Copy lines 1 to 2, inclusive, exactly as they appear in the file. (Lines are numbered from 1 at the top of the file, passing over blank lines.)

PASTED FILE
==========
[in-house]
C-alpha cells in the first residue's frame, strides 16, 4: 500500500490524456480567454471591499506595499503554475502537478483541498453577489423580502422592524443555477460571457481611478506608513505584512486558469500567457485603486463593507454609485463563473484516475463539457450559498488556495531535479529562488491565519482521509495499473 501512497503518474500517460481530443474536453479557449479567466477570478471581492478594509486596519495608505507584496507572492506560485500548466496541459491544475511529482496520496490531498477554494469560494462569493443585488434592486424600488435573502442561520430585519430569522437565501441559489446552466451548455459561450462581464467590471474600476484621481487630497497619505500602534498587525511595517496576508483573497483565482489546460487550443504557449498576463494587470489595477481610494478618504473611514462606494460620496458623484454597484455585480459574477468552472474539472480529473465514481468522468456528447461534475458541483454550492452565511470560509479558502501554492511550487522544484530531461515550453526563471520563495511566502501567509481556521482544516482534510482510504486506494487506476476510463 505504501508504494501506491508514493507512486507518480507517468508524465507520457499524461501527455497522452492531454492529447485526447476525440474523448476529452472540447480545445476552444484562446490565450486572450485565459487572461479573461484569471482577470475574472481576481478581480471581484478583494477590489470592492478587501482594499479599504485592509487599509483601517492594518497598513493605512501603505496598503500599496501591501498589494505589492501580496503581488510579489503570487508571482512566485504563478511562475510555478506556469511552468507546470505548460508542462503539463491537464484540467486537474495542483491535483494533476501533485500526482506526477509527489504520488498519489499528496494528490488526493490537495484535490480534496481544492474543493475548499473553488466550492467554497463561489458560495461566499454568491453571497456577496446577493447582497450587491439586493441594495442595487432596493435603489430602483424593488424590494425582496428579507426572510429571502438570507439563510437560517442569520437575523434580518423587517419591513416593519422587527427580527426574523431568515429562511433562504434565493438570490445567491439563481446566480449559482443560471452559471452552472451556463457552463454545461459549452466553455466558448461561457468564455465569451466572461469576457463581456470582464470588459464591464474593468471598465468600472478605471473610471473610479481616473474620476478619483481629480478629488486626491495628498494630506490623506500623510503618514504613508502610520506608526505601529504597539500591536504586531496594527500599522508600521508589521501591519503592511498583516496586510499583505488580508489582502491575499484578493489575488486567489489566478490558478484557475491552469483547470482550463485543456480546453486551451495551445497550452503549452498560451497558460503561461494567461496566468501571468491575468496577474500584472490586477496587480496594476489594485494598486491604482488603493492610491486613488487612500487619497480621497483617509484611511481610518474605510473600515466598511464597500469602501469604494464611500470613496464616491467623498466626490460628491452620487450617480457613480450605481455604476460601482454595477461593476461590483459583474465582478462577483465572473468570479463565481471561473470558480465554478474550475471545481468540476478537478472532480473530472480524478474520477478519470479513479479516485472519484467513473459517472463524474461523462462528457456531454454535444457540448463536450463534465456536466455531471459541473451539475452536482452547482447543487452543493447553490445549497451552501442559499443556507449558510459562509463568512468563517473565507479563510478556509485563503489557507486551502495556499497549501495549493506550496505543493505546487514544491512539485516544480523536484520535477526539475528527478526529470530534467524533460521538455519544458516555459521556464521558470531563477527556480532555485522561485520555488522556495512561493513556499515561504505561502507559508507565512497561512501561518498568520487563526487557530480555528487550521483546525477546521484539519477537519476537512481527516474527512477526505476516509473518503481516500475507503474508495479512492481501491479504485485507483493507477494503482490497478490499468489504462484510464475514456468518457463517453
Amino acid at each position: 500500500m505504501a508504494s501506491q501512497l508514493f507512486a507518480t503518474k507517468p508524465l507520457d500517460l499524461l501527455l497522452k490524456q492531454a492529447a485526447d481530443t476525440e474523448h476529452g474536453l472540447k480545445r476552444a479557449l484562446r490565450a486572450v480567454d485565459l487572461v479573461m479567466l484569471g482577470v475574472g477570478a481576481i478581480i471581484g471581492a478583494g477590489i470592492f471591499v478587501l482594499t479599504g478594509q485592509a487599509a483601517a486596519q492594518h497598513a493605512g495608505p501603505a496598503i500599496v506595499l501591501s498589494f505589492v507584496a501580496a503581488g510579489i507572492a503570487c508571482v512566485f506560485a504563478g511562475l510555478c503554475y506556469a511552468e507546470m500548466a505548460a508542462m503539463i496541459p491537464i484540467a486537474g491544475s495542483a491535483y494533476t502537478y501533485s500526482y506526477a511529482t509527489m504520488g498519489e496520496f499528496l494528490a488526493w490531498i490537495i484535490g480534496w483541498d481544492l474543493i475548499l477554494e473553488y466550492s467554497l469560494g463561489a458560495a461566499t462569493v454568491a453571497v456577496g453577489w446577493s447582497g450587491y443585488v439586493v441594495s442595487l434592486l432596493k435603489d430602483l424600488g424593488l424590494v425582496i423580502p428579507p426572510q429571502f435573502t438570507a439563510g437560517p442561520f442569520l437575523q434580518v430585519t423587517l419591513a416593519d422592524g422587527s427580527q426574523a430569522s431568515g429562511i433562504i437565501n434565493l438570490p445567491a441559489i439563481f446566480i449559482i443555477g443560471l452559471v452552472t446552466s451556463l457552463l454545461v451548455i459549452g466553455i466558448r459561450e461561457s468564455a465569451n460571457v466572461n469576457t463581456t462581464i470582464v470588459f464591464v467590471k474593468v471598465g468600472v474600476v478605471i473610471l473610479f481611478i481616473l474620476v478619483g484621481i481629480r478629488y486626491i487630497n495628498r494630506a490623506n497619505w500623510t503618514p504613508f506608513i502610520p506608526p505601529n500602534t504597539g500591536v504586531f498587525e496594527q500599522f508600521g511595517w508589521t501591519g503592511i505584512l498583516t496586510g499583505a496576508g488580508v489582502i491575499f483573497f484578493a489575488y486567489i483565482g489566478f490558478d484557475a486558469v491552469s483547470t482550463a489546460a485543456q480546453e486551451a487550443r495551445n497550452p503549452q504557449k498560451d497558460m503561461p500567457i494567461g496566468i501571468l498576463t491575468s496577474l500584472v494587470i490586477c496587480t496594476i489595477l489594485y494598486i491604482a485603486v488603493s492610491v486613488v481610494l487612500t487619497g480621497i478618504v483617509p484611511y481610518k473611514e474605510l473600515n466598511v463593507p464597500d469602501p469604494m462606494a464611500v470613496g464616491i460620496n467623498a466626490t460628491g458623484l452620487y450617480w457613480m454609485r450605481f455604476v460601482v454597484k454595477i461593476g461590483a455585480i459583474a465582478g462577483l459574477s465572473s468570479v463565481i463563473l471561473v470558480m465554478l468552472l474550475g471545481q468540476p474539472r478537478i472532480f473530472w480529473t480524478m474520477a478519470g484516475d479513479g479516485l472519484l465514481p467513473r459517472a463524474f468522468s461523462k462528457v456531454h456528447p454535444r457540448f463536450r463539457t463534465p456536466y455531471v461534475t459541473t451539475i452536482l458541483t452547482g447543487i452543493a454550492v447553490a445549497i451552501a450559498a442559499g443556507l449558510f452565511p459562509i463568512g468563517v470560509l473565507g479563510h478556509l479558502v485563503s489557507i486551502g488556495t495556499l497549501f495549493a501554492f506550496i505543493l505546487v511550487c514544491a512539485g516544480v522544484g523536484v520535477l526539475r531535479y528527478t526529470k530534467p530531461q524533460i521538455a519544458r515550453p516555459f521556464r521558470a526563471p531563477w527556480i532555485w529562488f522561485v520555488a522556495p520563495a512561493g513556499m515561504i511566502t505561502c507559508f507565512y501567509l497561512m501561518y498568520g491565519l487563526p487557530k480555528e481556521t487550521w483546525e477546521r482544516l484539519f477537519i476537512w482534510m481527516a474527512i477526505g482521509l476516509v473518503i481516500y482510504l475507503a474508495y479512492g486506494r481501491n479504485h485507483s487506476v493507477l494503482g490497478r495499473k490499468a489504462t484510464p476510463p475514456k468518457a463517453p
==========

[in-house]
C-alpha cells in the first residue's frame, strides 16, 4: 500500500490524456480567454471591499506595499503554475502537478483541498453577489423580502422592524443555477460571457481611478506608513505584512486558469500567457485603486463593507454609485463563473484516475463539457450559498488556495531535479529562488491565519482521509495499473 501512497503518474500517460481530443474536453479557449479567466477570478471581492478594509486596519495608505507584496507572492506560485500548466496541459491544475511529482496520496490531498477554494469560494462569493443585488434592486424600488435573502442561520430585519430569522437565501441559489446552466451548455459561450462581464467590471474600476484621481487630497497619505500602534498587525511595517496576508483573497483565482489546460487550443504557449498576463494587470489595477481610494478618504473611514462606494460620496458623484454597484455585480459574477468552472474539472480529473465514481468522468456528447461534475458541483454550492452565511470560509479558502501554492511550487522544484530531461515550453526563471520563495511566502501567509481556521482544516482534510482510504486506494487506476476510463 505504501508504494501506491508514493507512486507518480507517468508524465507520457499524461501527455497522452492531454492529447485526447476525440474523448476529452472540447480545445476552444484562446490565450486572450485565459487572461479573461484569471482577470475574472481576481478581480471581484478583494477590489470592492478587501482594499479599504485592509487599509483601517492594518497598513493605512501603505496598503500599496501591501498589494505589492501580496503581488510579489503570487508571482512566485504563478511562475510555478506556469511552468507546470505548460508542462503539463491537464484540467486537474495542483491535483494533476501533485500526482506526477509527489504520488498519489499528496494528490488526493490537495484535490480534496481544492474543493475548499473553488466550492467554497463561489458560495461566499454568491453571497456577496446577493447582497450587491439586493441594495442595487432596493435603489430602483424593488424590494425582496428579507426572510429571502438570507439563510437560517442569520437575523434580518423587517419591513416593519422587527427580527426574523431568515429562511433562504434565493438570490445567491439563481446566480449559482443560471452559471452552472451556463457552463454545461459549452466553455466558448461561457468564455465569451466572461469576457463581456470582464470588459464591464474593468471598465468600472478605471473610471473610479481616473474620476478619483481629480478629488486626491495628498494630506490623506500623510503618514504613508502610520506608526505601529504597539500591536504586531496594527500599522508600521508589521501591519503592511498583516496586510499583505488580508489582502491575499484578493489575488486567489489566478490558478484557475491552469483547470482550463485543456480546453486551451495551445497550452503549452498560451497558460503561461494567461496566468501571468491575468496577474500584472490586477496587480496594476489594485494598486491604482488603493492610491486613488487612500487619497480621497483617509484611511481610518474605510473600515466598511464597500469602501469604494464611500470613496464616491467623498466626490460628491452620487450617480457613480450605481455604476460601482454595477461593476461590483459583474465582478462577483465572473468570479463565481471561473470558480465554478474550475471545481468540476478537478472532480473530472480524478474520477478519470479513479479516485472519484467513473459517472463524474461523462462528457456531454454535444457540448463536450463534465456536466455531471459541473451539475452536482452547482447543487452543493447553490445549497451552501442559499443556507449558510459562509463568512468563517473565507479563510478556509485563503489557507486551502495556499497549501495549493506550496505543493505546487514544491512539485516544480523536484520535477526539475528527478526529470530534467524533460521538455519544458516555459521556464521558470531563477527556480532555485522561485520555488522556495512561493513556499515561504505561502507559508507565512497561512501561518498568520487563526487557530480555528487550521483546525477546521484539519477537519476537512481527516474527512477526505476516509473518503481516500475507503474508495479512492481501491479504485485507483493507477494503482490497478490499468489504462484510464475514456468518457463517453